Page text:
Matériaux & Techniques
Volume 87, Number 5-6, 1999
|Page(s)||33 - 41|
|Published online||19 April 2017|
Tournage dur : formation du copeau et endommagement d'un outil PcBN
Hard turning : chip formation and PcBN tool damage
LaBoMaP, ENSAM Cluny
2 MécaSurf, ENSAM Aix-en-Provence
Machining materials featuring high mechanical properties (Rm > 2000 MPa) is becoming a process with increasing industrial use. The cutting tool able to cut these very hard materials (> 55 HRC) requires exceptional physical properties. The more widely used are ceramic and PcBN tools. The resistance of these tools during machining depends of course on the cutting parameters and above all on the workpiece hardness.
Intensive research works concerning hard turning technology have addressed fundamental questions concerning chip formation mechanisms, tool wear, surface integrity and geometrical accuracy of the machined components. The major consideration for the user of this technology is the quality of the parts produced. One conclusion of this research is that flank wear of the cutting tool has a large impact on the quality of the part produced (surface finish, shape accuracy and surface integrity). The process reliability is largely controlled by crater wear leading to fracture at the cutting edge. For components with surface, dimensional and shape requirements (bearing surfaces), hard turning technology is often not economical compared with grinding because tool life is limited by the required tolerances (i.e. high flank wear rate).
In hard turning, cutting materials must be improved to reduce the flank wear rate to become suitable for such precision applications. To improve the performance of PcBN while hard turning, it is necessary to understand the wear mechanisms. The conclusion of wear studies reported thus far are contradictory. Sirotin et al.  observed a coating on the flank and the rake face consisting in compounds of elements of the tool and the workpiece material. Narutaki and Yamane  did not find a chemical reaction between cBN grains and pure iron in a diffusion test. A similar test with cBN and a bearing steel was performed by König and Neises  in which a recrystallisation of the binder and some changes of the chemical composition of the binder were observed. The cBN grains themselves showed no chemical reactions with the work- piece material. However, steady-state diffusion reaction trials are not an accurate methodology for predicting wear mechanisms in machining operations. In a diffusion couple test, the reaction products change the reaction rates whereas, in machining, fresh unreacted material is continually presented to the tool as the chip and the workpiece move by.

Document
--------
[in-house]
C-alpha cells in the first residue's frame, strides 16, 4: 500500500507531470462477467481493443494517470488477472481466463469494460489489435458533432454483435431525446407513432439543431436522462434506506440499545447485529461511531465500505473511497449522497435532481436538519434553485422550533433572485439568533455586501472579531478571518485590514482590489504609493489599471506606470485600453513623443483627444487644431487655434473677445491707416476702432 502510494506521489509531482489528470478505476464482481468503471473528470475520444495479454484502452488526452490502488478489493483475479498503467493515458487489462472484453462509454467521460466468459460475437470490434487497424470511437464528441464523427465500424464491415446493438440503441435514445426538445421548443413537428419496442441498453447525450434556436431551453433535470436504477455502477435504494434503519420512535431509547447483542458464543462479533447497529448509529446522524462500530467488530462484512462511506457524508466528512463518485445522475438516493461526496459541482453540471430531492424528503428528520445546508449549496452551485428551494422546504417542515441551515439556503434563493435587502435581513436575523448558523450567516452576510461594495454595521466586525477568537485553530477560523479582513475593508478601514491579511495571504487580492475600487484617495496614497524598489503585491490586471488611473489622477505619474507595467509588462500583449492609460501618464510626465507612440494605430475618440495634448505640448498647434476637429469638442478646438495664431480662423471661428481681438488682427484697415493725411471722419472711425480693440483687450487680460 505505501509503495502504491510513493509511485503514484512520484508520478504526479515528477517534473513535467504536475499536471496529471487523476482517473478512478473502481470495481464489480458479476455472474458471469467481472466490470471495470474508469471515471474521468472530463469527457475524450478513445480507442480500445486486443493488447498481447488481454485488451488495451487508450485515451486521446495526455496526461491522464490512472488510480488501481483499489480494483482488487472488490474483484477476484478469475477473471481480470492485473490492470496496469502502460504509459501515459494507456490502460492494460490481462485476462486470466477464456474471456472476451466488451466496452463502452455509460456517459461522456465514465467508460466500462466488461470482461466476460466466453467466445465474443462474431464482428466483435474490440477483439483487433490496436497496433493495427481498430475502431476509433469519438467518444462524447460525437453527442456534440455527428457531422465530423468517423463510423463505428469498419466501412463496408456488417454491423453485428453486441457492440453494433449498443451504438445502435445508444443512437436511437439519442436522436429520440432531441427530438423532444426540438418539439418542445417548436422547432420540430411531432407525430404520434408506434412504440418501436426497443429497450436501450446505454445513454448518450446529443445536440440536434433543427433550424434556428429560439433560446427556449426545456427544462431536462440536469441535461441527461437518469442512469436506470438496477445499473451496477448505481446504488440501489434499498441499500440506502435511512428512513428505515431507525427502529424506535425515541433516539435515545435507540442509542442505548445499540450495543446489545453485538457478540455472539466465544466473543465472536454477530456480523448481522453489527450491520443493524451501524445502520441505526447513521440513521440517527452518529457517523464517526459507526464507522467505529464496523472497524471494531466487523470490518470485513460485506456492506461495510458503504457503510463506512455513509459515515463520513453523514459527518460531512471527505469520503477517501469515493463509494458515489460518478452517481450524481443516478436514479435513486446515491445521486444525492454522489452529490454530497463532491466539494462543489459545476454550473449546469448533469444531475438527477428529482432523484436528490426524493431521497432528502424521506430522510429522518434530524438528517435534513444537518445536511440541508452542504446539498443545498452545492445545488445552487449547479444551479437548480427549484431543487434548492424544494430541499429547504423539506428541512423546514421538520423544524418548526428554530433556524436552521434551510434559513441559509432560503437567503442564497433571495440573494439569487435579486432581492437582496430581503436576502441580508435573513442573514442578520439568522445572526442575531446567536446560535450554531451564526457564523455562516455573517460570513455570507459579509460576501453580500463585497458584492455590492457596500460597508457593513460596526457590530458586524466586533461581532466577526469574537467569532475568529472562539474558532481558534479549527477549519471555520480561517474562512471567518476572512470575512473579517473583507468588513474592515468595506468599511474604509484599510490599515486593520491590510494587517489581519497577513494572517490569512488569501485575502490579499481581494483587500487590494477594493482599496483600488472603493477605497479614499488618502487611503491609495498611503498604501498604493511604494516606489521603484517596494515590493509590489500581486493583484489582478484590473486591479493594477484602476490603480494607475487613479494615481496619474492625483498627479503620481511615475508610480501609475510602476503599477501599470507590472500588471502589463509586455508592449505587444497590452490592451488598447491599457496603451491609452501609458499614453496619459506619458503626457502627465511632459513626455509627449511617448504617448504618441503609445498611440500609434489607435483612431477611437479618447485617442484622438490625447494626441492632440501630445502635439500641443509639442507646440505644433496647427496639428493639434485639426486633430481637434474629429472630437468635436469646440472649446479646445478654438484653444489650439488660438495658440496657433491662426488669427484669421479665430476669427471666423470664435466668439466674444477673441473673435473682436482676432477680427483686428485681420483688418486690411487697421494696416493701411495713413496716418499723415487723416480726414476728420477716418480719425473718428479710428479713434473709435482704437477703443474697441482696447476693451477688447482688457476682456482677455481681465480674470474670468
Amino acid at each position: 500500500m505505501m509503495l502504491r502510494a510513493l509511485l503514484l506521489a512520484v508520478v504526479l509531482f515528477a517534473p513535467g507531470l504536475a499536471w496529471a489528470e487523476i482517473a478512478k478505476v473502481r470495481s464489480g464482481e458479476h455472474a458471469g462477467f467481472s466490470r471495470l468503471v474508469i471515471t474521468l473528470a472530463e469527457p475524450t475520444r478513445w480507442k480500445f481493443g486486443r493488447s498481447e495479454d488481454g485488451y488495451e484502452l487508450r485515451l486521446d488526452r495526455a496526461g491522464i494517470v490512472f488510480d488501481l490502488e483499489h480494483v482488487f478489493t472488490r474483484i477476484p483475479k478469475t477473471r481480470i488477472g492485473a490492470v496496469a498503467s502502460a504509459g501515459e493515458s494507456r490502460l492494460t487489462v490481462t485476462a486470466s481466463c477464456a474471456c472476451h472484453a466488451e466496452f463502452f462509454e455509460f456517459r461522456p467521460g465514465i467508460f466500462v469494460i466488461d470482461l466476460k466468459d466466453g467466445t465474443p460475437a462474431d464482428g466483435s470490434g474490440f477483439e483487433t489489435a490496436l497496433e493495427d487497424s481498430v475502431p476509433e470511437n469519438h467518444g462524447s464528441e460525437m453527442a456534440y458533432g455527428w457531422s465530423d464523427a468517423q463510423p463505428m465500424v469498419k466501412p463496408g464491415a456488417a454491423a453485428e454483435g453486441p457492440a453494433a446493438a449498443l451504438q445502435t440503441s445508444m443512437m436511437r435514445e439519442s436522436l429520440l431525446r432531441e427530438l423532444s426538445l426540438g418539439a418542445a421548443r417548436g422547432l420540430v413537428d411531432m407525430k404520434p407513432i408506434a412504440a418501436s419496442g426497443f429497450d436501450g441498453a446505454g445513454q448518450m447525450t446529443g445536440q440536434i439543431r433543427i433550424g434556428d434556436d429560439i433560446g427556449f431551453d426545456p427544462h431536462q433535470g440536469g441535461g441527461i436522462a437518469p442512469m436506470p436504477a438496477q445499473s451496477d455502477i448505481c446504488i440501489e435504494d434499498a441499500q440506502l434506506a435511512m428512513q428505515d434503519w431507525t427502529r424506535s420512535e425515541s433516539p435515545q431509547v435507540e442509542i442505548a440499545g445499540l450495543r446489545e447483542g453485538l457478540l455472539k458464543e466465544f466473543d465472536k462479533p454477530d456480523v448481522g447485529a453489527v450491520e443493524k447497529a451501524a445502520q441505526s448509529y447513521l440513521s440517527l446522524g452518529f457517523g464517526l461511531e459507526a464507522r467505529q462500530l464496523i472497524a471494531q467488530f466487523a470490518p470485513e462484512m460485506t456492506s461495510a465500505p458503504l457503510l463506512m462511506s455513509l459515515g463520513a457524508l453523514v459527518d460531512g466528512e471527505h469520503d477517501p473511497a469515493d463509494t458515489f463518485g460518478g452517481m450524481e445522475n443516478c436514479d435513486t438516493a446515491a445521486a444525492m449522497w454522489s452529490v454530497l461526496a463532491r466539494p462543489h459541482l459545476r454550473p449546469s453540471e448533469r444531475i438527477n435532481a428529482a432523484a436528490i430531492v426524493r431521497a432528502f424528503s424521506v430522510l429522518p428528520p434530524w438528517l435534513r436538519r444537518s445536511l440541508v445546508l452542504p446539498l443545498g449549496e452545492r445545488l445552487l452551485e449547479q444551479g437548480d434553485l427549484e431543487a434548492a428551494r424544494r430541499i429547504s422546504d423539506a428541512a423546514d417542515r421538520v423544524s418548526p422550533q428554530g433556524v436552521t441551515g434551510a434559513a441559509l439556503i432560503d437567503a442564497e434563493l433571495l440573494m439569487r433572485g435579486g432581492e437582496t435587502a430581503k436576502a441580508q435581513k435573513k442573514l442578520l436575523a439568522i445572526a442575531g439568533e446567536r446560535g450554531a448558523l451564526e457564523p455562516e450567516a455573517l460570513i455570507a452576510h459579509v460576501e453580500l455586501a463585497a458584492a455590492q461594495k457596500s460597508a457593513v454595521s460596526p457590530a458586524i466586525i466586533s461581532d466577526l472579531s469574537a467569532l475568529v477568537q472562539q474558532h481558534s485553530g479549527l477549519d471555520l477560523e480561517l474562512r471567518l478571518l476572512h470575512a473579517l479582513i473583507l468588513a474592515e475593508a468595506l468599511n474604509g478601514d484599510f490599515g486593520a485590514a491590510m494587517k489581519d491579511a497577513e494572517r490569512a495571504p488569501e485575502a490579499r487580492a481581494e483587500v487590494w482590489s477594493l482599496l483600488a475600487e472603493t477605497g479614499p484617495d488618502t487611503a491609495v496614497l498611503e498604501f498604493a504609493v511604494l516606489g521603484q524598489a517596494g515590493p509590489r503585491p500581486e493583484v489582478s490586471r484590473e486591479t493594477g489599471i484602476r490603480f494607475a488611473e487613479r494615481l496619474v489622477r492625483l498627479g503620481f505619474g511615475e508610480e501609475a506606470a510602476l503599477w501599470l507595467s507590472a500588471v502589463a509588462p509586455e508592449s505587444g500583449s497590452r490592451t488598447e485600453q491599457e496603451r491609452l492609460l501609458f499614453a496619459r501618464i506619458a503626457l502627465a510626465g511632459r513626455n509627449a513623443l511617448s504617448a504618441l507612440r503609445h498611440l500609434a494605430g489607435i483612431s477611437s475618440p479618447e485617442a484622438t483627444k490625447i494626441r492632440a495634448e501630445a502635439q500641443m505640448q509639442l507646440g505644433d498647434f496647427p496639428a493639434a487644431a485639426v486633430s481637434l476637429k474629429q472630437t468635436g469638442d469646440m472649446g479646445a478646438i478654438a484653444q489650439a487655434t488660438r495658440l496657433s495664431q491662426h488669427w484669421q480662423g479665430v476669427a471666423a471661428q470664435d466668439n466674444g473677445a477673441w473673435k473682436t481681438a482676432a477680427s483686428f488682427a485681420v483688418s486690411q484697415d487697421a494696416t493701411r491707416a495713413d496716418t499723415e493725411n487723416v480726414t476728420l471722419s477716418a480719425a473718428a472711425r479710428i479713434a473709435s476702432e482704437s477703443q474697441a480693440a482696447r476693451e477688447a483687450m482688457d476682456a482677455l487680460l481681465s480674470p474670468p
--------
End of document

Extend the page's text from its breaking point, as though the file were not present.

The lack of knowledge concerning this new process leads us to be interested in the large stresses that the tool can bear. In particular, the specific cutting force applied on the rake face, the slip velocity at the interface chip/rake face, the high dynamic stresses endured by the cutting tool due to the chip formation mechanisms. These different statements lead us to study precisely the evolution of the wear and the damage caused to the cutting tool in order to establish a reliable wear modelling. This modelling will allow us to predict the tool life as a function of the cutting parameters and the workpiece hardness. These research studies have enable us to find a fundamental aspect during hard machining: the effect of cutting speed is similar to the effect of the workpiece material hardness. This main observation is developed in this paper.
© SIRPE 1999
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